Lebanon's parliament has abolished a law which allowed rapists to avoid prison by marrying their victims.
The repeal of the law, which had been in place since the 1940s, follows years of campaigning by women's rights advocates.
Tunisia, Morocco and Egypt have cancelled similar "marry the rapist" clauses over the years, and Jordan's parliament recently repealed a similar law.
The clause remains on the books in Algeria, Iraq, Kuwait, Libya, the Palestinian territories and Syria, as well as several countries in Latin America and in the Philippines and Tajikistan, according to Human Rights Watch.
Conservatives in the Middle East who support such laws argue that marriage salvages the honour of the woman and her family.
The Lebanese law stated that rape is punishable by up to seven years in prison, or more if the victim is mentally or physically disabled.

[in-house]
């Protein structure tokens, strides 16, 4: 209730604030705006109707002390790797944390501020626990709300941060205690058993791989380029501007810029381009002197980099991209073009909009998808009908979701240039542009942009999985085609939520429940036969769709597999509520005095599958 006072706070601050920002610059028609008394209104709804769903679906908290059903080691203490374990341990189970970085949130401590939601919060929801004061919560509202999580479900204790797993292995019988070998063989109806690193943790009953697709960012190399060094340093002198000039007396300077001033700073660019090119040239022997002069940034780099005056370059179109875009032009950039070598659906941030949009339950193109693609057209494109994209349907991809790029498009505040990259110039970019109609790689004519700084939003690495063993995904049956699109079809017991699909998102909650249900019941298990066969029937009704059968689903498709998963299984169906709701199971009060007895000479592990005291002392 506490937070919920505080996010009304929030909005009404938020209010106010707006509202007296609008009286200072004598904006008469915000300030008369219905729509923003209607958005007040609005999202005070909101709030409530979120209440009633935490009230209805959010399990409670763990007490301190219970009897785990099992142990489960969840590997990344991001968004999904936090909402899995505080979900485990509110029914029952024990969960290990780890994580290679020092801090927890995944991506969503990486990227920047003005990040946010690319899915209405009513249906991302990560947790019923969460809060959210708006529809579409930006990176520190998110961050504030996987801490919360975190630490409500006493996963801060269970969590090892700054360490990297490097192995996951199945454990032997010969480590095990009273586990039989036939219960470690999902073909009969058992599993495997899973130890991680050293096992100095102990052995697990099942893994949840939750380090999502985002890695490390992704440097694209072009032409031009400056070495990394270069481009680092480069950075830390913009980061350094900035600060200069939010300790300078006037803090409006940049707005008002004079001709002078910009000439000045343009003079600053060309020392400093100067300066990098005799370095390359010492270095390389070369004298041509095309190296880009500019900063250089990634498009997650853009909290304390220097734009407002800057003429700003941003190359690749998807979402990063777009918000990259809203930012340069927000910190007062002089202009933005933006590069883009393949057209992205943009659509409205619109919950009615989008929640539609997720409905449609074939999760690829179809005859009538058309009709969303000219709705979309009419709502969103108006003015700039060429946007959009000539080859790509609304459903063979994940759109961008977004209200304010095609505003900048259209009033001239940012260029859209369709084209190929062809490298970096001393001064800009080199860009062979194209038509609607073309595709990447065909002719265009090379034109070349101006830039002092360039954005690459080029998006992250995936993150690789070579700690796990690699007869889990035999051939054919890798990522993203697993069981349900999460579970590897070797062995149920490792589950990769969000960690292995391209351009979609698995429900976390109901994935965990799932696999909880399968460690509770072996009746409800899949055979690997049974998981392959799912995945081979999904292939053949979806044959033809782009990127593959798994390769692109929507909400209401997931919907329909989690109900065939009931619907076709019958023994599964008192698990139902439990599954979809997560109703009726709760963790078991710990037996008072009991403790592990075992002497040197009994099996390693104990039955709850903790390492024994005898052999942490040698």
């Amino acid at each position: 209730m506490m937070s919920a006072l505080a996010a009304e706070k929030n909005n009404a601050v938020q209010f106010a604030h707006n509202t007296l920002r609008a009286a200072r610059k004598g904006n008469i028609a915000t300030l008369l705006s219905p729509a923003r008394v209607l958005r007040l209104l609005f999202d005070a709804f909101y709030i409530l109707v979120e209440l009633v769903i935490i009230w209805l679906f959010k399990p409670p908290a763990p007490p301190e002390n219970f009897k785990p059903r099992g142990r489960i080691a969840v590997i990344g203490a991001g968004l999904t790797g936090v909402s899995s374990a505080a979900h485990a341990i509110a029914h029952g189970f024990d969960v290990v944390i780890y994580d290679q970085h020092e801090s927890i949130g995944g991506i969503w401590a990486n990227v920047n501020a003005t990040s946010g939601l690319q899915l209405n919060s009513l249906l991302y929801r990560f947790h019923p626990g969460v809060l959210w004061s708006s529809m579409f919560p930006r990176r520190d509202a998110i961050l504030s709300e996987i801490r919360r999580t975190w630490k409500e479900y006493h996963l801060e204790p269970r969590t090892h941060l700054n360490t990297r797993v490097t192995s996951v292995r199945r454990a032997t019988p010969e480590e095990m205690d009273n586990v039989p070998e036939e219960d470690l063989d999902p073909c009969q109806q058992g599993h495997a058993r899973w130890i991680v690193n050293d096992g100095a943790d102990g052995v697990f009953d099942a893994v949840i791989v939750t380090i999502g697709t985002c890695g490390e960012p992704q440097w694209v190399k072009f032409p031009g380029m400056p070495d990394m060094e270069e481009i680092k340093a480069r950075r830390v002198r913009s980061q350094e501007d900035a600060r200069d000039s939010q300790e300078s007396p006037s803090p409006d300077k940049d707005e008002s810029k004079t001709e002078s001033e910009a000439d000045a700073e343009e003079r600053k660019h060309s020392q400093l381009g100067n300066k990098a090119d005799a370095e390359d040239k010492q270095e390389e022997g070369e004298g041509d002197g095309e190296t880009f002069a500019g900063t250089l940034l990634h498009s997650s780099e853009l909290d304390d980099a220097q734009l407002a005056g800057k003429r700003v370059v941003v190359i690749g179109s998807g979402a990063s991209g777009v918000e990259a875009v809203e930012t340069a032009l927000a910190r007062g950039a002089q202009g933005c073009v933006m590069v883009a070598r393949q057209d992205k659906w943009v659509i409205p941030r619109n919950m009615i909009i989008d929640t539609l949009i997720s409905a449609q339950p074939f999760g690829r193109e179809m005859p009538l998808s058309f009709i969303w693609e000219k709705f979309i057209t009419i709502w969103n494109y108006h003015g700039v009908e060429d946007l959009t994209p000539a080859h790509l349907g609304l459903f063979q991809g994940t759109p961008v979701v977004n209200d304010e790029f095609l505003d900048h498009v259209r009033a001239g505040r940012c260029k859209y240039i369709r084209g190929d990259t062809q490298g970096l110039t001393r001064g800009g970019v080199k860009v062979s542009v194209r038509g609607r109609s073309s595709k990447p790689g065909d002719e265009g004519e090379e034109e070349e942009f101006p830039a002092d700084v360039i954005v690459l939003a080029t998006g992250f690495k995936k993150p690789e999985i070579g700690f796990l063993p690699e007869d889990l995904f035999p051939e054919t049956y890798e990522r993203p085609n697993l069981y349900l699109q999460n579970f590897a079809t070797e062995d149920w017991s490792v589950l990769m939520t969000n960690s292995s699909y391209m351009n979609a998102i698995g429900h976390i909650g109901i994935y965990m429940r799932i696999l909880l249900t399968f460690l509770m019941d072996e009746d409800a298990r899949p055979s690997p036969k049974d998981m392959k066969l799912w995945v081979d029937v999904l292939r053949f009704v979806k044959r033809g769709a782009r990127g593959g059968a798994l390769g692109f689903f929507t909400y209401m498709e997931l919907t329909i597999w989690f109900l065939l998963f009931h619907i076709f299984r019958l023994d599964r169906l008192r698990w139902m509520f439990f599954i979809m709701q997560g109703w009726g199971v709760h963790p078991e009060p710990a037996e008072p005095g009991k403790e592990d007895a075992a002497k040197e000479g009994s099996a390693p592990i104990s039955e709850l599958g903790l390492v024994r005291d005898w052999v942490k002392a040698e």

Article 522 added that if the rapist marries the victim, criminal prosecution is suspended.
Human Rights Watch welcomed the move by Lebanon's parliament but said more should be done to ensure women's rights.
Bassam Khawaja, Lebanon researcher at Human Rights Watch, said: "The repeal of article 522 is an important and overdue step to protect women's rights in Lebanon.
"Parliament should now follow this up by passing pending legislation to end child marriage and marital rape, both of which are still legal in Lebanon."